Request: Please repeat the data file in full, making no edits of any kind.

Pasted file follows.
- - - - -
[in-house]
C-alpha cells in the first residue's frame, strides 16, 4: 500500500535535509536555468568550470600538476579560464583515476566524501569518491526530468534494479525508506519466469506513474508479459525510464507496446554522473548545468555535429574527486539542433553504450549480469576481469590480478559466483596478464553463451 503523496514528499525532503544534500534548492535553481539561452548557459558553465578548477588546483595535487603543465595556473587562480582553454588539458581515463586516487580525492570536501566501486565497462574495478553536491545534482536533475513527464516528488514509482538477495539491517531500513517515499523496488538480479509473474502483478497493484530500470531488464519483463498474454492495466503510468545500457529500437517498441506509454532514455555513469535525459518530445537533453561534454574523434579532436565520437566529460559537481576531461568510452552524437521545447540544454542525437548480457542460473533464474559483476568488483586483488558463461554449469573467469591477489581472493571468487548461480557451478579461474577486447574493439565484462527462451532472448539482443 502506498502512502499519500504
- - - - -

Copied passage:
[in-house]
C-alpha cells in the first residue's frame, strides 16, 4: 500500500535535509536555468568550470600538476579560464583515476566524501569518491526530468534494479525508506519466469506513474508479459525510464507496446554522473548545468555535429574527486539542433553504450549480469576481469590480478559466483596478464553463451 503523496514528499525532503544534500534548492535553481539561452548557459558553465578548477588546483595535487603543465595556473587562480582553454588539458581515463586516487580525492570536501566501486565497462574495478553536491545534482536533475513527464516528488514509482538477495539491517531500513517515499523496488538480479509473474502483478497493484530500470531488464519483463498474454492495466503510468545500457529500437517498441506509454532514455555513469535525459518530445537533453561534454574523434579532436565520437566529460559537481576531461568510452552524437521545447540544454542525437548480457542460473533464474559483476568488483586483488558463461554449469573467469591477489581472493571468487548461480557451478579461474577486447574493439565484462527462451532472448539482443 502506498502512502499519500504